The two of them leaned in, asking us question after question about the role I (Jamie) fill in our church, the dynamic between us, and how CoLeadership affects our church. During a pause, the other wife slowly shook her head, her eyes wide with either amazement or disbelief, and said, “I could never do that. It’s enough for me to just support the call of God in his life.”
Many women share her stance. They feel called to the home or to a career outside of the church or even to an area of community service that doesn’t always seem like it fits within church leadership. We’re not here to change your mind about what God has called you to. Just the opposite, actually.
CoLeadership only works with some specific elements in place. Otherwise, it feels a lot like the conversation I have with my lanky teenage son about why he shouldn’t go out for the football team. He’s built for basketball, not football. As parents, we’re trying to help him embrace who he is instead of trying to be something he’s not.
Often, in ministry, the guy has a leadership call on his life. And much of the time the girl is trying to figure out if she’s called to leadership and at what level. Because women have traditionally received fewer resources and opportunities in this area, she might not realize there are desires and capability for leadership in her until much later than he does.
The closer you work together, the more opportunity there is for disagreement. CoLeadership is dangerous for a marriage on the rocks. We’d suggest getting a good marriage counselor and investing in the foundation of your relationship before venturing into the waters of CoLeadership. Danny always says, “I can start over on ministry, but this is my only marriage. It takes priority.”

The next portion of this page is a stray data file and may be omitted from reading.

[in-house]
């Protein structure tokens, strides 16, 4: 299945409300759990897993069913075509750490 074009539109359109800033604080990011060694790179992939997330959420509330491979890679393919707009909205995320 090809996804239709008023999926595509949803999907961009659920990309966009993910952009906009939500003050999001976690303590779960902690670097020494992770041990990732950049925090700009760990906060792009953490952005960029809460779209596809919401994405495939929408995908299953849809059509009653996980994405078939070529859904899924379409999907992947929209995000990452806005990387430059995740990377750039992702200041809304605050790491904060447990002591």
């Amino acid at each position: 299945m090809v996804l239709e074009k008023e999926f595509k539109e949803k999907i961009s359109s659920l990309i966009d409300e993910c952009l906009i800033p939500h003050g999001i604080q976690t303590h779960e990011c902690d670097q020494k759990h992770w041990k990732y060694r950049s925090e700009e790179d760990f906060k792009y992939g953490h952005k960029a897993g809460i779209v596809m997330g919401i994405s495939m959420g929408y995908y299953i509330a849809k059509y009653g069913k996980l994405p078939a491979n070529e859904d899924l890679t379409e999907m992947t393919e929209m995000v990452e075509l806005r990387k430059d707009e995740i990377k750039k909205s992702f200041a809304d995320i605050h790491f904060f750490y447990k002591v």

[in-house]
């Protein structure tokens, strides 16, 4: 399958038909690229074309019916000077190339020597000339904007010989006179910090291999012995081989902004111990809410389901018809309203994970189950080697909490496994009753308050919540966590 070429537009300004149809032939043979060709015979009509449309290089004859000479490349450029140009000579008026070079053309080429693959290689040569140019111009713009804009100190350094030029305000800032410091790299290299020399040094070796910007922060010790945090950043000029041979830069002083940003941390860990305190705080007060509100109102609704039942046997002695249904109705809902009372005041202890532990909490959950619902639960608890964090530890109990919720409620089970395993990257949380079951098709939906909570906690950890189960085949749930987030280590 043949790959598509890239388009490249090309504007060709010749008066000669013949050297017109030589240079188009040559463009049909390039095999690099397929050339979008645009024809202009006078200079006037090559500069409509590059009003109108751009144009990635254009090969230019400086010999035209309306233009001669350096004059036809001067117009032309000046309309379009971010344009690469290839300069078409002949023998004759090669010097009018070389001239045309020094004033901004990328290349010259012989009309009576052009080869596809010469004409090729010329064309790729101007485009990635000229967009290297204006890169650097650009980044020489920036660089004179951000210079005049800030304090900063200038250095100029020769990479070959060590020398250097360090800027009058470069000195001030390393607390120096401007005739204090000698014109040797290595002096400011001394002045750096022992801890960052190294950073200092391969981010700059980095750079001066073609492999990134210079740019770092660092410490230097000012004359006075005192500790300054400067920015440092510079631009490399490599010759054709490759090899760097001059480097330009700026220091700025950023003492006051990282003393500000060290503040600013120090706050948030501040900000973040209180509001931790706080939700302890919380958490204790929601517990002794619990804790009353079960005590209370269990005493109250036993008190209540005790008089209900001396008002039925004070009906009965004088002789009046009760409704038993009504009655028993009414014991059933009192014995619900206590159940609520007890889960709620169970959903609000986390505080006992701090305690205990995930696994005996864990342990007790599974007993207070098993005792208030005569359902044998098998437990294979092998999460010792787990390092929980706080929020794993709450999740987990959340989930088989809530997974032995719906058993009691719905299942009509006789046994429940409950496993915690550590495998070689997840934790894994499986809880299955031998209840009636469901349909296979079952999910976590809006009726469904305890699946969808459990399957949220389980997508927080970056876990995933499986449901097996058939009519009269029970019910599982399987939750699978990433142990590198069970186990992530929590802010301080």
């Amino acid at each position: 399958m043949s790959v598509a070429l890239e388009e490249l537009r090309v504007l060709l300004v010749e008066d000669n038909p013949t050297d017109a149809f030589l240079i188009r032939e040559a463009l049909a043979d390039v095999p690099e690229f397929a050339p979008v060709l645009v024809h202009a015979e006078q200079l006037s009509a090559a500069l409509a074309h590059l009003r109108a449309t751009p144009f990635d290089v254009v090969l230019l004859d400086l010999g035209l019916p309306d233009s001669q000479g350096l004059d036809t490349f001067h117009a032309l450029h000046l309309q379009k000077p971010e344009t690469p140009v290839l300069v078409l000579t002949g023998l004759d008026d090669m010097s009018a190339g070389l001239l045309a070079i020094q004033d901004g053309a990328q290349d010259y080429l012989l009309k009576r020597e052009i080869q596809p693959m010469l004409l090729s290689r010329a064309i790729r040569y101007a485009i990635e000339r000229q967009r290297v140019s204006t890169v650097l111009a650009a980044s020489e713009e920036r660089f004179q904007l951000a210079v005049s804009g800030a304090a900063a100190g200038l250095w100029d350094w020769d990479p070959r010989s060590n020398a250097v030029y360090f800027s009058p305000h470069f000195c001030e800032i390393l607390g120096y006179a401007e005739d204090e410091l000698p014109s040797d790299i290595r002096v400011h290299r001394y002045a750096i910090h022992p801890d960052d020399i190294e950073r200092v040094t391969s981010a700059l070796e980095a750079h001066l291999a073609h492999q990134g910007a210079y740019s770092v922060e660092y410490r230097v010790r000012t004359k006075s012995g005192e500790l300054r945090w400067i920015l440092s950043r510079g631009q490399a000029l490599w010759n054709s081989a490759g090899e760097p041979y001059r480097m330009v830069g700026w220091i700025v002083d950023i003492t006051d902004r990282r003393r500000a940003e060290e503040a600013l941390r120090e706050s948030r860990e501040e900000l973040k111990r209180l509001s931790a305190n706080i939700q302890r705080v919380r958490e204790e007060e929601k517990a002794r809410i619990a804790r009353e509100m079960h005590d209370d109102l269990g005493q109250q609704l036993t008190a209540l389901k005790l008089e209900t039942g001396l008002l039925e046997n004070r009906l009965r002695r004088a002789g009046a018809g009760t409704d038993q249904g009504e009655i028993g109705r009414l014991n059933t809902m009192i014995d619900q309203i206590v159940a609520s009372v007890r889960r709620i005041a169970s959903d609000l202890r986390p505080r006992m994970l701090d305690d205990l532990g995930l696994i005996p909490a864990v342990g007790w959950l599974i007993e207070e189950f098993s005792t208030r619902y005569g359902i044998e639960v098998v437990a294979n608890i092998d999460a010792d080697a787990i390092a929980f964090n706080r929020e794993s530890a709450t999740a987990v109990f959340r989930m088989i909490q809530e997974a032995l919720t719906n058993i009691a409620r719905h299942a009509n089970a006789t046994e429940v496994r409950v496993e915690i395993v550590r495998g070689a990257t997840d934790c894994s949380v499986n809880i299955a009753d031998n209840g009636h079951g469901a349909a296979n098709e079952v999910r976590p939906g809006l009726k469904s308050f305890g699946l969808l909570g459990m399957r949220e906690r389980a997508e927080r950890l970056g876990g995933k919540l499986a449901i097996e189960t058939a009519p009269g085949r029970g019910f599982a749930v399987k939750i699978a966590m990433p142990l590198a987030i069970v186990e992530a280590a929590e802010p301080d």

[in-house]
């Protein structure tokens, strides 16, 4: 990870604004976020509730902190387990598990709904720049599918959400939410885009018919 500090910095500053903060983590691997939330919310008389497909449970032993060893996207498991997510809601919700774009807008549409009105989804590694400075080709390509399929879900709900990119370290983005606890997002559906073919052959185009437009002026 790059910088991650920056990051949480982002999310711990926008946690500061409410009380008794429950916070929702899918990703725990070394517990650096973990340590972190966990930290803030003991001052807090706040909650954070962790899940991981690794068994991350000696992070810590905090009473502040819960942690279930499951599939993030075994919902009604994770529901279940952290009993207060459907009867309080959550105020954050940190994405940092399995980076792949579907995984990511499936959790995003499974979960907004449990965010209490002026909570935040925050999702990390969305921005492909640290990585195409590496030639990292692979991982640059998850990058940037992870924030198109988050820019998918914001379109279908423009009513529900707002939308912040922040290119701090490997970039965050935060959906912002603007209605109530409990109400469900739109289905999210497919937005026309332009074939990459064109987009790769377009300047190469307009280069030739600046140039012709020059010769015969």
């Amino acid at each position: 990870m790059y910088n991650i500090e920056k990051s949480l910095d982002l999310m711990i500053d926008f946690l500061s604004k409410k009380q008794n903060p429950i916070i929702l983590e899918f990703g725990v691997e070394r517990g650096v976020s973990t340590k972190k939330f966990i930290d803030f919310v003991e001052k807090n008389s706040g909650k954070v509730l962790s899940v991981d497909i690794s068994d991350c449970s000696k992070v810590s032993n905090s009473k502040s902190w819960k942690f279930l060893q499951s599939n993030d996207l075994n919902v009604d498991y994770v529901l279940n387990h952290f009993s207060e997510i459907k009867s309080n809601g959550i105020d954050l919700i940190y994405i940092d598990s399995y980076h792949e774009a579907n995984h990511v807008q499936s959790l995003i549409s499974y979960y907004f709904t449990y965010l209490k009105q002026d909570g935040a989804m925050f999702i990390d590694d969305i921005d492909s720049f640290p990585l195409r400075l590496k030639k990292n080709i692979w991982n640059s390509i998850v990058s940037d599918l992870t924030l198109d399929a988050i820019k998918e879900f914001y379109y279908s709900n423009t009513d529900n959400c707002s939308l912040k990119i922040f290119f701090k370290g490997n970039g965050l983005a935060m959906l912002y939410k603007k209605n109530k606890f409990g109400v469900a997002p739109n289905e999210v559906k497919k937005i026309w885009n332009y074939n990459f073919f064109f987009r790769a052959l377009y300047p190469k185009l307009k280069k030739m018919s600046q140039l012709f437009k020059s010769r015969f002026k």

There are lots of resources these days for all of us to grow in our leadership. Conferences. Books. Support ministries like CoLead. It’s important for each of you individually and together as a couple to identify how you’re investing in your leadership and who will speak into the process. Rogue leaders are dangerous leaders.
The role that women can and should fill in the church is still highly debated across the Body of Christ. CoLeading will bring you into the middle of the crossfire. You will face criticism from other christian leaders and people who attend your church, but you shouldn’t be having those kinds of conversations with your overseers or team. We’d recommend doing the hard work of getting everyone on the same page as soon as possible.
Without clear roles, it's easy to step on each other’s toes or for one of you to end up catching all the dropped balls. We’ve found that our strengths become clearer over time. So this is an on-going conversation for us that continues to impact how we lead together.
If you don’t communicate a high level of honor for each other’s leadership, it creates competition and tension in your team. To lead together, each of you has to be willing to listen and follow the other one’s leadership.
If we’re honest, leading in the traditional sense of Danny being the one to pastor the church and Jamie taking the bulk of responsibility in the home sounds appealing sometimes. It takes more work to figure out how to lead and manage our home in a way that provides Jamie the ability to also lead at the highest levels of the church. The reason we’re willing to make the necessary sacrifices is because we feel called to CoLead. We believe you should have that same conviction before starting on this journey.